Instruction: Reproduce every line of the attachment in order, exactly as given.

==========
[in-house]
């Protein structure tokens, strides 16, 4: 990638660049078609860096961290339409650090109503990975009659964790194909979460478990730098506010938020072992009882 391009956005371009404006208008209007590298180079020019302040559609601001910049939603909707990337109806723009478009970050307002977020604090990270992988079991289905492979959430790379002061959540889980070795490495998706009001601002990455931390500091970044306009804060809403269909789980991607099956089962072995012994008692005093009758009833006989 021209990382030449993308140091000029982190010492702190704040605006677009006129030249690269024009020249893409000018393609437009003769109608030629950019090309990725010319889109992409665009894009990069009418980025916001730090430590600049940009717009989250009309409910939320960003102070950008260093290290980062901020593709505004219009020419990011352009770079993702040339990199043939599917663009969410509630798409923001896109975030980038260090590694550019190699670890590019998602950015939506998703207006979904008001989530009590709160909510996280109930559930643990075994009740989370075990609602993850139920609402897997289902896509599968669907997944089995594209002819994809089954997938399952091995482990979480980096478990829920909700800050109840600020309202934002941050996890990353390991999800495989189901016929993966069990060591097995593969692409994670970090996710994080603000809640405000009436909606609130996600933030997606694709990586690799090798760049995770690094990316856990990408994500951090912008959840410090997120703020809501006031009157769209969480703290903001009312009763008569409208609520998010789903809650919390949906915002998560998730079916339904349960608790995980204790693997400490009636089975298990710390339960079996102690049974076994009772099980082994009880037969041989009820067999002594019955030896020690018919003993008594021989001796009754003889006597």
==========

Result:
[in-house]
């Protein structure tokens, strides 16, 4: 990638660049078609860096961290339409650090109503990975009659964790194909979460478990730098506010938020072992009882 391009956005371009404006208008209007590298180079020019302040559609601001910049939603909707990337109806723009478009970050307002977020604090990270992988079991289905492979959430790379002061959540889980070795490495998706009001601002990455931390500091970044306009804060809403269909789980991607099956089962072995012994008692005093009758009833006989 021209990382030449993308140091000029982190010492702190704040605006677009006129030249690269024009020249893409000018393609437009003769109608030629950019090309990725010319889109992409665009894009990069009418980025916001730090430590600049940009717009989250009309409910939320960003102070950008260093290290980062901020593709505004219009020419990011352009770079993702040339990199043939599917663009969410509630798409923001896109975030980038260090590694550019190699670890590019998602950015939506998703207006979904008001989530009590709160909510996280109930559930643990075994009740989370075990609602993850139920609402897997289902896509599968669907997944089995594209002819994809089954997938399952091995482990979480980096478990829920909700800050109840600020309202934002941050996890990353390991999800495989189901016929993966069990060591097995593969692409994670970090996710994080603000809640405000009436909606609130996600933030997606694709990586690799090798760049995770690094990316856990990408994500951090912008959840410090997120703020809501006031009157769209969480703290903001009312009763008569409208609520998010789903809650919390949906915002998560998730079916339904349960608790995980204790693997400490009636089975298990710390339960079996102690049974076994009772099980082994009880037969041989009820067999002594019955030896020690018919003993008594021989001796009754003889006597």